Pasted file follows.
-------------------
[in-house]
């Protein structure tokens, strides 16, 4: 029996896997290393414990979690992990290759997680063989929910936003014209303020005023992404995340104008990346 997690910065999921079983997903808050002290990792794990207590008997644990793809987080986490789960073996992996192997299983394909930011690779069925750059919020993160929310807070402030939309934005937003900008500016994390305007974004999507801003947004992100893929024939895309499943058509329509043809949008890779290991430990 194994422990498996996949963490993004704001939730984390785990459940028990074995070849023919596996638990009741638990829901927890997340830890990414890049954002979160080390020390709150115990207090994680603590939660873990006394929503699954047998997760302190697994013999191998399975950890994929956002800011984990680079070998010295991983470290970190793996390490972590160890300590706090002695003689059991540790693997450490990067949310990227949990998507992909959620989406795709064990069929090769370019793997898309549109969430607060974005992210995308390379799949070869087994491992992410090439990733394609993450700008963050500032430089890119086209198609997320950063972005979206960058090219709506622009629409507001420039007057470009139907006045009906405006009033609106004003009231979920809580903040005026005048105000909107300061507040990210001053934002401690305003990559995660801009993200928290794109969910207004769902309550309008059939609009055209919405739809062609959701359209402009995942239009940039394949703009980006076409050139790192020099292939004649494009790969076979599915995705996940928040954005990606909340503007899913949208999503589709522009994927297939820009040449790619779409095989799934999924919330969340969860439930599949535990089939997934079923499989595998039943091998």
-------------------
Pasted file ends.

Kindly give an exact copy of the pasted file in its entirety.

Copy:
[in-house]
């Protein structure tokens, strides 16, 4: 029996896997290393414990979690992990290759997680063989929910936003014209303020005023992404995340104008990346 997690910065999921079983997903808050002290990792794990207590008997644990793809987080986490789960073996992996192997299983394909930011690779069925750059919020993160929310807070402030939309934005937003900008500016994390305007974004999507801003947004992100893929024939895309499943058509329509043809949008890779290991430990 194994422990498996996949963490993004704001939730984390785990459940028990074995070849023919596996638990009741638990829901927890997340830890990414890049954002979160080390020390709150115990207090994680603590939660873990006394929503699954047998997760302190697994013999191998399975950890994929956002800011984990680079070998010295991983470290970190793996390490972590160890300590706090002695003689059991540790693997450490990067949310990227949990998507992909959620989406795709064990069929090769370019793997898309549109969430607060974005992210995308390379799949070869087994491992992410090439990733394609993450700008963050500032430089890119086209198609997320950063972005979206960058090219709506622009629409507001420039007057470009139907006045009906405006009033609106004003009231979920809580903040005026005048105000909107300061507040990210001053934002401690305003990559995660801009993200928290794109969910207004769902309550309008059939609009055209919405739809062609959701359209402009995942239009940039394949703009980006076409050139790192020099292939004649494009790969076979599915995705996940928040954005990606909340503007899913949208999503589709522009994927297939820009040449790619779409095989799934999924919330969340969860439930599949535990089939997934079923499989595998039943091998």